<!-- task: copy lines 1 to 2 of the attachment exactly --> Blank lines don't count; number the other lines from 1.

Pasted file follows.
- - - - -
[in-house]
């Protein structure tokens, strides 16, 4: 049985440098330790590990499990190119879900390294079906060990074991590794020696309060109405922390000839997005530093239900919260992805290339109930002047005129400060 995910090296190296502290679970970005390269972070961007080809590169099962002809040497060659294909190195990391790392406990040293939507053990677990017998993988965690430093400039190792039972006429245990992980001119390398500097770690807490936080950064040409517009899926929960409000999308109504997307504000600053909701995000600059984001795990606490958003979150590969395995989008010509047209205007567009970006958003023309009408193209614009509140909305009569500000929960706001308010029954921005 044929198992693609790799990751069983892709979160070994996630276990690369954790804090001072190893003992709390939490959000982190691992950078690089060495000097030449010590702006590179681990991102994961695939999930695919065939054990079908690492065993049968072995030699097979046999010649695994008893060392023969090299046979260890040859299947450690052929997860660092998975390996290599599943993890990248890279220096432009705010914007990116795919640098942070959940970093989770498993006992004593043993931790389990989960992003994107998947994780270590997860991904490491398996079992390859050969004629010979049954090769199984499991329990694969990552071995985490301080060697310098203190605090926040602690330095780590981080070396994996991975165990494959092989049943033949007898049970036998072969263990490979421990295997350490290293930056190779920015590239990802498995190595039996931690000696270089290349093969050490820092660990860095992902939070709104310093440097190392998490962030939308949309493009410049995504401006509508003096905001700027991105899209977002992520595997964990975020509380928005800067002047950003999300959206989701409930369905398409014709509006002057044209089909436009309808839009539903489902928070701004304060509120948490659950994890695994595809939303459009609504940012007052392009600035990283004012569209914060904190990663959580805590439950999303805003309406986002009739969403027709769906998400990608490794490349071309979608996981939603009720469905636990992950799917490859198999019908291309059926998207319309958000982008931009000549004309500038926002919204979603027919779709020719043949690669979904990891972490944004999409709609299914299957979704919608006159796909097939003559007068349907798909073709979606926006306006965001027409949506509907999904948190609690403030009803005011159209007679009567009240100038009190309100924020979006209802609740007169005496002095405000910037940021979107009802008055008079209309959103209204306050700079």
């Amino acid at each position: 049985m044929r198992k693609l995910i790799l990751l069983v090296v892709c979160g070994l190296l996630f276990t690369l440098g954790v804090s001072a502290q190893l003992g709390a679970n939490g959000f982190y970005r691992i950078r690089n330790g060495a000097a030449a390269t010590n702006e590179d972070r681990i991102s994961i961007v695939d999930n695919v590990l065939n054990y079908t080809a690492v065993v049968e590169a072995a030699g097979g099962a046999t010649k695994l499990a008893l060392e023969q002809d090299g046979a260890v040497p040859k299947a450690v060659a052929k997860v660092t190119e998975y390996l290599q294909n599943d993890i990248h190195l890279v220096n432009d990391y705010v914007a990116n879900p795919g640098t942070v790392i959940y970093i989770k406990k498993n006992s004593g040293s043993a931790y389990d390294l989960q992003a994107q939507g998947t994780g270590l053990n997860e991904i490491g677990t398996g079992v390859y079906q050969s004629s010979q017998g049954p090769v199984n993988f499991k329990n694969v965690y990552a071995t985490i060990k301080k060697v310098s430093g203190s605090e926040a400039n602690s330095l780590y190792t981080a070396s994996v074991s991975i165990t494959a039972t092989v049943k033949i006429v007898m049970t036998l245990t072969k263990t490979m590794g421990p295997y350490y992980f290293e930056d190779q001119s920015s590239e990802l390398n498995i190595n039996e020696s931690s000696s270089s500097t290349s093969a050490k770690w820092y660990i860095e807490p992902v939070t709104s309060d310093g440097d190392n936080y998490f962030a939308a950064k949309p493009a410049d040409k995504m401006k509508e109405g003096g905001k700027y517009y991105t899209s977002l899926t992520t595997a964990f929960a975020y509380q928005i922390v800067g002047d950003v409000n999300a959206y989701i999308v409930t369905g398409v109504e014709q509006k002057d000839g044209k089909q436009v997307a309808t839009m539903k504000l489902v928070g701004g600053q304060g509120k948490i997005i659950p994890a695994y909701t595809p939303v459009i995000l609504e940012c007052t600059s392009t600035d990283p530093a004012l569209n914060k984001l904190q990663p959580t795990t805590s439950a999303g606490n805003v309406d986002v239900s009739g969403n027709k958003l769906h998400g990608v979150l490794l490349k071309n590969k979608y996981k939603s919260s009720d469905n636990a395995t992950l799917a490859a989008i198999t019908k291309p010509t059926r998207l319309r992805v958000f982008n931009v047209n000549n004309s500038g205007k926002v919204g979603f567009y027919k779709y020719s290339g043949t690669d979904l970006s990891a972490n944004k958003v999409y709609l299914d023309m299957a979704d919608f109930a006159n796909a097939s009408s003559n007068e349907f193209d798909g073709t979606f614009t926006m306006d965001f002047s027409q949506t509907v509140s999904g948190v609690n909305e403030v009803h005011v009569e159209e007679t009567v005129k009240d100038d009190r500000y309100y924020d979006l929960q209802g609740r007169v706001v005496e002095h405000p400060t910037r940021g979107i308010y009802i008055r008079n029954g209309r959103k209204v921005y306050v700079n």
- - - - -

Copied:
[in-house]
């Protein structure tokens, strides 16, 4: 049985440098330790590990499990190119879900390294079906060990074991590794020696309060109405922390000839997005530093239900919260992805290339109930002047005129400060 995910090296190296502290679970970005390269972070961007080809590169099962002809040497060659294909190195990391790392406990040293939507053990677990017998993988965690430093400039190792039972006429245990992980001119390398500097770690807490936080950064040409517009899926929960409000999308109504997307504000600053909701995000600059984001795990606490958003979150590969395995989008010509047209205007567009970006958003023309009408193209614009509140909305009569500000929960706001308010029954921005 044929198992693609790799990751069983892709979160070994996630276990690369954790804090001072190893003992709390939490959000982190691992950078690089060495000097030449010590702006590179681990991102994961695939999930695919065939054990079908690492065993049968072995030699097979046999010649695994008893060392023969090299046979260890040859299947450690052929997860660092998975390996290599599943993890990248890279220096432009705010914007990116795919640098942070959940970093989770498993006992004593043993931790389990989960992003994107998947994780270590997860991904490491398996079992390859050969004629010979049954090769199984499991329990694969990552071995985490301080060697310098203190605090926040602690330095780590981080070396994996991975165990494959092989049943033949007898049970036998072969263990490979421990295997350490290293930056190779920015590239990802498995190595039996931690000696270089290349093969050490820092660990860095992902939070709104310093440097190392998490962030939308949309493009410049995504401006509508003096905001700027991105899209977002992520595997964990975020509380928005800067002047950003999300959206989701409930369905398409014709509006002057044209089909436009309808839009539903489902928070701004304060509120948490659950994890695994595809939303459009609504940012007052392009600035990283004012569209914060904190990663959580805590439950999303805003309406986002009739969403027709769906998400990608490794490349071309979608996981939603009720469905636990992950799917490859198999019908291309059926998207319309958000982008931009000549004309500038926002919204979603027919779709020719043949690669979904990891972490944004999409709609299914299957979704919608006159796909097939003559007068349907798909073709979606926006306006965001027409949506509907999904948190609690403030009803005011159209007679009567009240100038009190309100924020979006209802609740007169005496002095405000910037940021979107009802008055008079209309959103209204306050700079």